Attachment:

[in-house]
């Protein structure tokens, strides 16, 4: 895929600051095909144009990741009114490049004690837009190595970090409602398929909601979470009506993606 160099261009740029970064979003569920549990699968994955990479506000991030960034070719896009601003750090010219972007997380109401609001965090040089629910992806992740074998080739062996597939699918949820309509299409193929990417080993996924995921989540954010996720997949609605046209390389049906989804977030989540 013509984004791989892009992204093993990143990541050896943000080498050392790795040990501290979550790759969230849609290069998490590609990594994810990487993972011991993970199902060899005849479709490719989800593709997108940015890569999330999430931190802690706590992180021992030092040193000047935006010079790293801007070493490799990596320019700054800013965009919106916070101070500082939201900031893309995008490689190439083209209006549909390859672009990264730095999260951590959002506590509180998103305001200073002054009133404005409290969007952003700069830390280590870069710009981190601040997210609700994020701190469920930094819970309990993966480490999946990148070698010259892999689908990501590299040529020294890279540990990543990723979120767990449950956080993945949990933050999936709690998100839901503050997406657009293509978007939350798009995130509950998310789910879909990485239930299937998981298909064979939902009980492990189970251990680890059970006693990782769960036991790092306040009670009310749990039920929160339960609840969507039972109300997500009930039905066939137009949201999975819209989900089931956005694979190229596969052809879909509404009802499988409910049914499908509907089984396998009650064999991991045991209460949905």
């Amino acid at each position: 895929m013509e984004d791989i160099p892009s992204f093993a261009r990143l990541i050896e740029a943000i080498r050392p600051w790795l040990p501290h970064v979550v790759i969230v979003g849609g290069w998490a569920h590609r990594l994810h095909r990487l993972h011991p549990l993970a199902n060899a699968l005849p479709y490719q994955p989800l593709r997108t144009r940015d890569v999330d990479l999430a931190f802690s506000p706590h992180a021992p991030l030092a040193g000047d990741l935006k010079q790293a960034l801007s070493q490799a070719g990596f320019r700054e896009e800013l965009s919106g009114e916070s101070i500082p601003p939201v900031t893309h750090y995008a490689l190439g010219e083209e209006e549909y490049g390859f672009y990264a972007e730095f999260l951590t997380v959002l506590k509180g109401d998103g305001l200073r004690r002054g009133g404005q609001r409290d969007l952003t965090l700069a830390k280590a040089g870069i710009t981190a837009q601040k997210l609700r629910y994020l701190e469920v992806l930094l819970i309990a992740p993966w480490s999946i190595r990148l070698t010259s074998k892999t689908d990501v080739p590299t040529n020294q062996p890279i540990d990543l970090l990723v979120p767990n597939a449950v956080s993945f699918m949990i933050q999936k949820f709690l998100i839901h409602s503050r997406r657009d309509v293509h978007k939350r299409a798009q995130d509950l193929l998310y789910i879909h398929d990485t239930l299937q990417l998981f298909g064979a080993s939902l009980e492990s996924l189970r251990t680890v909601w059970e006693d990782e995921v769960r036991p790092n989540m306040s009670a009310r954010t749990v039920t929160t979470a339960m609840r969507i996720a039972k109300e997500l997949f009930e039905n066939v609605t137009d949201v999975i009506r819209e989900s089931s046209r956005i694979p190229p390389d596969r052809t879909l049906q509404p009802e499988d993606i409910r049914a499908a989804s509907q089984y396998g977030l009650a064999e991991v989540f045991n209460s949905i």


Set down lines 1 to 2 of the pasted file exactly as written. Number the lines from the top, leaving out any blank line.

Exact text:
[in-house]
């Protein structure tokens, strides 16, 4: 895929600051095909144009990741009114490049004690837009190595970090409602398929909601979470009506993606 160099261009740029970064979003569920549990699968994955990479506000991030960034070719896009601003750090010219972007997380109401609001965090040089629910992806992740074998080739062996597939699918949820309509299409193929990417080993996924995921989540954010996720997949609605046209390389049906989804977030989540 013509984004791989892009992204093993990143990541050896943000080498050392790795040990501290979550790759969230849609290069998490590609990594994810990487993972011991993970199902060899005849479709490719989800593709997108940015890569999330999430931190802690706590992180021992030092040193000047935006010079790293801007070493490799990596320019700054800013965009919106916070101070500082939201900031893309995008490689190439083209209006549909390859672009990264730095999260951590959002506590509180998103305001200073002054009133404005409290969007952003700069830390280590870069710009981190601040997210609700994020701190469920930094819970309990993966480490999946990148070698010259892999689908990501590299040529020294890279540990990543990723979120767990449950956080993945949990933050999936709690998100839901503050997406657009293509978007939350798009995130509950998310789910879909990485239930299937998981298909064979939902009980492990189970251990680890059970006693990782769960036991790092306040009670009310749990039920929160339960609840969507039972109300997500009930039905066939137009949201999975819209989900089931956005694979190229596969052809879909509404009802499988409910049914499908509907089984396998009650064999991991045991209460949905």